It’s January 1991, and Mark Kelly is flying at top speed toward Iranian airspace. The self-confessed bad student has just done the first bombing run of his military pilot career over Basra, Iraq, and took so much anti-aircraft fire on the way in he’s decided to take another way out.
“There’s nothing more exciting than being shot at and missed,” he said, quoting former British Prime Minister Winston Churchill. “Bullets were coming out of the clouds below us.”
When his mid-air detour made him be mistaken for an Iraqi jet pilot and nearly shot down, he told the audience filling the floor of Rollins College’s Alfond Sports Center, that was one of many moments he realized maybe he wasn’t quite ready to be Top Gun.
Half a decade later, he was an astronaut. So was his twin brother, Scott, at the same time. Five years after that, he was flying a space shuttle.
The decorated war veteran spoke for more than an hour at Rollins April 4, regaling the crowd to U2’s “Beautiful Day” in the same way he serenaded his wife, Gabrielle Giffords, on his final Space Shuttle flight, STS134 in May 2011.
“It’s like the hand of God reached down and ripped you off the planet,” he said, describing the massive acceleration of being rocketed into space.
That Shuttle mission, the penultimate in the shuttle program’s 30-year run, was just a few months after an assassination attempt thrusted the couple into the public spotlight in a new way, despite two very public careers.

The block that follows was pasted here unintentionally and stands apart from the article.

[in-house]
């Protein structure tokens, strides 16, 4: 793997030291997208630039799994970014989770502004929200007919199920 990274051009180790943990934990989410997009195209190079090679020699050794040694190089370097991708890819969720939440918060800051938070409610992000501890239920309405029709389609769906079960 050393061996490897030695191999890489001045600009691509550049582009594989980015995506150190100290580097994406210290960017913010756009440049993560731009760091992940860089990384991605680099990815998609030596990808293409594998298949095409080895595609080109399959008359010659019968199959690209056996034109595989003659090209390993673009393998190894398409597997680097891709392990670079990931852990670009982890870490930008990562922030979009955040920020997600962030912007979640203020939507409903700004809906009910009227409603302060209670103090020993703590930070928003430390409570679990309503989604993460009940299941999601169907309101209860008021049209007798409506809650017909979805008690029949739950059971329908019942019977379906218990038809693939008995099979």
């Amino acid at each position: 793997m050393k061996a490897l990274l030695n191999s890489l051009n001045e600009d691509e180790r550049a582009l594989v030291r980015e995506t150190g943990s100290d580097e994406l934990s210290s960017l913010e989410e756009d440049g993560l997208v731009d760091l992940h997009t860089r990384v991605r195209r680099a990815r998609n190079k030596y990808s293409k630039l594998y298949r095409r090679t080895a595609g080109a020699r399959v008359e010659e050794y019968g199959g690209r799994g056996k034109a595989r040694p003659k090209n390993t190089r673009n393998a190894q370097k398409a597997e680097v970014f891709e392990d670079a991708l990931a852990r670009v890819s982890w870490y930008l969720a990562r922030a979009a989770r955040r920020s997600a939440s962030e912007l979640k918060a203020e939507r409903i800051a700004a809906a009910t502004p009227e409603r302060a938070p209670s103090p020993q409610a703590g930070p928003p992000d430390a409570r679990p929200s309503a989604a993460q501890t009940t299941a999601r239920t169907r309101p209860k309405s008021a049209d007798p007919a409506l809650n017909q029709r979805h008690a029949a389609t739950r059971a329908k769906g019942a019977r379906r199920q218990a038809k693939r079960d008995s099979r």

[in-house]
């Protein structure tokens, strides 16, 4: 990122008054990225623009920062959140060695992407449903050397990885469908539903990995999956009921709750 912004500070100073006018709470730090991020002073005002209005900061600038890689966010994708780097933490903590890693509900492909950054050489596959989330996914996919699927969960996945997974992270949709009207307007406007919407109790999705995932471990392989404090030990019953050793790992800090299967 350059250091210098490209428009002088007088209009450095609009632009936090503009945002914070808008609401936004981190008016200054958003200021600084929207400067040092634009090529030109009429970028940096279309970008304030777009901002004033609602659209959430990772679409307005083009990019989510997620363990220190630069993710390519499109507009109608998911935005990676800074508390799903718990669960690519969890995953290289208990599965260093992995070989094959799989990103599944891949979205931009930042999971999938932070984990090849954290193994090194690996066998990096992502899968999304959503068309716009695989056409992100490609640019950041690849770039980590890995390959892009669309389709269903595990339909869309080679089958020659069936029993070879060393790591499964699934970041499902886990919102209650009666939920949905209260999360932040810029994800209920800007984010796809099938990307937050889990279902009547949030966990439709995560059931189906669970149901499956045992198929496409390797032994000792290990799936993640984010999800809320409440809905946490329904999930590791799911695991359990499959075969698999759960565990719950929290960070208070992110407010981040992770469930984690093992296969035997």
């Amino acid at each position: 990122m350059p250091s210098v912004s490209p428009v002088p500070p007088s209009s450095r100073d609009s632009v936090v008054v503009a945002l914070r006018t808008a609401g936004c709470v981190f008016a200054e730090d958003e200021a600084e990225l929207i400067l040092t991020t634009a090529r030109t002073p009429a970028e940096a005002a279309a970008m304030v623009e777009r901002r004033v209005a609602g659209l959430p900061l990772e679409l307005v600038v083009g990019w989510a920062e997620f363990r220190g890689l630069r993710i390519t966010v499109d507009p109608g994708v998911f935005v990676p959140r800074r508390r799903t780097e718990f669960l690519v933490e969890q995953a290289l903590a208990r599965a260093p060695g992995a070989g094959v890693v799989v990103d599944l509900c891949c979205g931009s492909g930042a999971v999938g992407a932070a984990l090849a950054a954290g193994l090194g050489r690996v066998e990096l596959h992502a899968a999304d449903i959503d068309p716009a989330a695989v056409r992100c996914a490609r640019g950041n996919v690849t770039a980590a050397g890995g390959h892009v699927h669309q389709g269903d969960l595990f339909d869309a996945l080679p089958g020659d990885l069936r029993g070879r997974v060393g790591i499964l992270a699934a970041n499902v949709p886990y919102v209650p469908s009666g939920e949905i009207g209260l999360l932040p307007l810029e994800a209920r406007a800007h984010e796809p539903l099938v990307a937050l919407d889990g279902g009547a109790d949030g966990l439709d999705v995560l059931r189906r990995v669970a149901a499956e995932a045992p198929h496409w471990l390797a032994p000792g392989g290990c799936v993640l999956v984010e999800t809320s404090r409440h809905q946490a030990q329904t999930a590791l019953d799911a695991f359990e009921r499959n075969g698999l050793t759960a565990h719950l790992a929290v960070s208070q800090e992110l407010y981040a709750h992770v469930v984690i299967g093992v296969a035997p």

The story of Giffords’ near death and recovery after being shot in the head by assassin Jared Lee Loughner pervaded much of the event’s Q&A session, led by former U.S. Poet Laureate and Winter Park Institute Senior Distinguished Fellow Billy Collins. The evening was part of the Institute’s 2016-17 speaker season.
Many of the evening’s stories became before-and-after tales — life before and after the 2011 shooting took six lives, wounded a dozen more and changed Giffords forever.
“It was kind of neat being able to work with my brother for 15 years,” Kelly said of his unusual career alongside his identical twin. To this day the brothers are the only siblings to have traveled to space.
Kelly piloted two shuttle missions and command two more, at one point taking a call from Pope Benedict XVI after discovering a gash in the Shuttle Endeavour’s fuselage that may have compromised its chances of returning home.
But just like in his more than three dozen combat missions during Operation Desert Storm, he survived. Just a few days later, he announced his retirement from NASA and the U.S. Navy. He wanted to concentrate on helping his wife through her recovery.
She had only been on that road for a few months when he launched into space for the final time. In their book “Gabby — A Story of Courage, Love and Resilience,” there’s a photograph in the middle of it. He’s talking to his wife on the seashore in late April 2011. He wanted her to see his final mission blast off toward the stars. The waves in front of them are lapping the Cape Canaveral shore while she watches from a wheelchair.
Tuesday night, she strode across the stage to cheers.
“Things she found so easy to do are now very hard,” he said.
Speaking with a bubbly energy about her own recovery, she spoke only of the future and how she’s working to shape it.
“It will be a long hard haul, but I’m optimistic,” she said. “I’m still fighting to make the world a better place, and you can, too.”
She’s recovering in Houston these days, where the couple moved after she left the hospital. They’re trying everything to get her back to where she was: exercise, speech therapy, Spanish lessons, even music. She can play the French horn, her husband said, chiding her, “not very well.”
She’s learning the Beatles, he said.
Then Giffords spontaneously doodled her way through the first few bars of “Eight Days a Week.”
“That’s literally a great note to end on,” Collins said.
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